Michael Mann is an important Frontier Partisans storyteller. Not just because he directed The Last of the Mohicans — that’s just the most on-the-nose effort of his run on FP cinema. He was working the terrain in the 1980s with Miami Vice. I audited a class at UC Berkeley with my then-girlfriend because the prof was lecturing on Miami Vice as a “Western.” It’s no accident that one of the cops was named Crockett, and the prof examined the ways in which the Crockett/Tubbs dynamic echoed Hawkeye and Chingachgook (this was years before LOM, too).
Heat rivals LOM as Mann’s greatest achievement. The crime thriller, set in the 1990s Wild West of Los Angeles, raised the bar for such films, not only in its action sequences, which gained verisimilitude thanks to technical advice from SAS operator Andy McNab. Like the best pulp, it was highly literate if not literary, and had a lot of heart.
How many action movies will give you something like this?
In August, Mann drops his first novel — Heat 2.
One day after the end of Heat, Chris Shiherlis (Val Kilmer) is holed up in Koreatown, wounded, half delirious, and desperately trying to escape LA. Hunting him is LAPD detective Vincent Hanna (Al Pacino). Hours earlier, Hanna killed Shiherlis’s brother in arms Neil McCauley (De Niro) in a gunfight under the strobe lights at the foot of an LAX runway. Now Hanna’s determined to capture or kill Shiherlis, the last survivor of McCauley’s crew, before he ghosts out of the city.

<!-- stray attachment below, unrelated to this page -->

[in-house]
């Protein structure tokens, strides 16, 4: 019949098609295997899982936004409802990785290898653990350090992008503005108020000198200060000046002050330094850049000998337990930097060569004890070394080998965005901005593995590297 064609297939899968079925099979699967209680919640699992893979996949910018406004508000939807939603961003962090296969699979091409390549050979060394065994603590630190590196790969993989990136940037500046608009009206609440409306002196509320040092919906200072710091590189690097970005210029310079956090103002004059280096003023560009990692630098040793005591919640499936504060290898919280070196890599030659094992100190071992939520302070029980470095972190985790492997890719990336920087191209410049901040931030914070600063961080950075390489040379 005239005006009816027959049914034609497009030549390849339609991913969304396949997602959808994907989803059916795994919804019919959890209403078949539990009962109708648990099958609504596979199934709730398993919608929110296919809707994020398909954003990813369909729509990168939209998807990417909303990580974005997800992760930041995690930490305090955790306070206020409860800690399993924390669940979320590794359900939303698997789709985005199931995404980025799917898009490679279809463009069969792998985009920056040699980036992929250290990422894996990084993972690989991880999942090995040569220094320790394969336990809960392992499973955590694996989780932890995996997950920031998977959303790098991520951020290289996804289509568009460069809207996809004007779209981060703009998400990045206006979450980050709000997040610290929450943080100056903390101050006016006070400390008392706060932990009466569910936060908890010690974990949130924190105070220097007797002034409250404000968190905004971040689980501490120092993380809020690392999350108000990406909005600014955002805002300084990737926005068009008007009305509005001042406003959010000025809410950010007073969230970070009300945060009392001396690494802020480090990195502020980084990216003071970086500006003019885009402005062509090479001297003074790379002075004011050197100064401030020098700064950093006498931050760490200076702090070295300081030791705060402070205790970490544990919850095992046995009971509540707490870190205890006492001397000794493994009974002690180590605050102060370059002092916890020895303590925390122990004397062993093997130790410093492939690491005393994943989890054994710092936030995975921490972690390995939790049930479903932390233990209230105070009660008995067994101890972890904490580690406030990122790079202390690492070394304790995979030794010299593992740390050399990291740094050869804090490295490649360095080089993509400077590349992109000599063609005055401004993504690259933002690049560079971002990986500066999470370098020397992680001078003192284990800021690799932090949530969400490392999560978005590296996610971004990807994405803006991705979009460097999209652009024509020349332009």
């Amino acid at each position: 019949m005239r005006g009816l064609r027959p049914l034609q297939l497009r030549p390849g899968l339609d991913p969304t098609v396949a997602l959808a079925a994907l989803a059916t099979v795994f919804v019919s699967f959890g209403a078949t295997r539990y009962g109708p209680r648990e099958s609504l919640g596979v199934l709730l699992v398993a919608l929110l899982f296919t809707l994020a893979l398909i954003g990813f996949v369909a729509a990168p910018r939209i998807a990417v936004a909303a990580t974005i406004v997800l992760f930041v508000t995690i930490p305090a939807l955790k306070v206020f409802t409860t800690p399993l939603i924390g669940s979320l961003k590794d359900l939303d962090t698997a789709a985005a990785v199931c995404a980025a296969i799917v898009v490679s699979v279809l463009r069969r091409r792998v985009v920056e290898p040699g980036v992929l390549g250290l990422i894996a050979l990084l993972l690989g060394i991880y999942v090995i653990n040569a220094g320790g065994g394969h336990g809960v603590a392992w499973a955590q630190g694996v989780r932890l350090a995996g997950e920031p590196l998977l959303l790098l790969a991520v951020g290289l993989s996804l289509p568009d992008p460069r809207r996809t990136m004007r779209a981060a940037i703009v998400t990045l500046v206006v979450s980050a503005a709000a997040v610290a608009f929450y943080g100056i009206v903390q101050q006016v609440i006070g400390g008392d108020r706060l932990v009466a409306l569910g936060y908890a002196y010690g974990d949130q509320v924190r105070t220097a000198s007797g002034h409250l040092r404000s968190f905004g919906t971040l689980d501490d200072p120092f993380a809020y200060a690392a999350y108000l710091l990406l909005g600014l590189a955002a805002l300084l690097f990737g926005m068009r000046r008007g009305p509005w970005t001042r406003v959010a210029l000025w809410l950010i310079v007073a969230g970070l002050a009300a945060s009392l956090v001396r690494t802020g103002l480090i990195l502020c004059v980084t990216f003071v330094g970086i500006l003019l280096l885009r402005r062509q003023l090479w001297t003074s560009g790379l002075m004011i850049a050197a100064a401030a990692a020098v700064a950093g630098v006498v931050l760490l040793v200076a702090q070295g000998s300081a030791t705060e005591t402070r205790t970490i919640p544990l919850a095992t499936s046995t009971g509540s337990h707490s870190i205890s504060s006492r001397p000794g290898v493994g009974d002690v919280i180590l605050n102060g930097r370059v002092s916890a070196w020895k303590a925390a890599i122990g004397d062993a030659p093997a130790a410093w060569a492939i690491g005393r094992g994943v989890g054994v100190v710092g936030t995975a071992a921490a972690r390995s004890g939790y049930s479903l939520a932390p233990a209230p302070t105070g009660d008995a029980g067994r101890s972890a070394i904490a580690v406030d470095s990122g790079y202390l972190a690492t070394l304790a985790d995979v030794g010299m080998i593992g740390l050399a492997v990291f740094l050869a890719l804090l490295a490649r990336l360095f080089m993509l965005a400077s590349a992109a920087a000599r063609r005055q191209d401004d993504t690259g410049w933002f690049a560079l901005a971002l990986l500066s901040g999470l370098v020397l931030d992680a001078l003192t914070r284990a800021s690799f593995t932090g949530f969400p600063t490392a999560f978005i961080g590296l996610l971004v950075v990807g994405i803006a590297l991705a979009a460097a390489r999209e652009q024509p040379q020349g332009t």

In 1988, seven years earlier, McCauley, Shiherlis, and their highline crew are taking scores on the West Coast, the US-Mexican border, and now in Chicago. Driven, daring, they’re pulling in money and living vivid lives. And Chicago homicide detective Vincent Hanna—a man unreconciled with his history—is following his calling, the pursuit of armed and dangerous men into the dark and wild places, hunting an ultraviolent gang of home invaders.
Meanwhile, the fallout from McCauley’s scores and Hanna’s pursuit cause unexpected repercussions in a parallel narrative, driving through the years following Heat.
Heat 2 projects its dimensional and richly drawn men and women into whole new worlds—from the inner sanctums of rival crime syndicates in a South American free-trade zone to transnational criminal enterprises in Southeast Asia. The novel brings you intimately into these lives. In Michael Mann’s Heat universe, they will confront new adversaries in lethal circumstances beyond all boundaries.
I’ll be there for this in August. Guess it’s time re-watch Heat. It’s been too long.
*A note in the margin. It’s cool to see Amy Brenneman in another smart and killer thriller, The Old Man.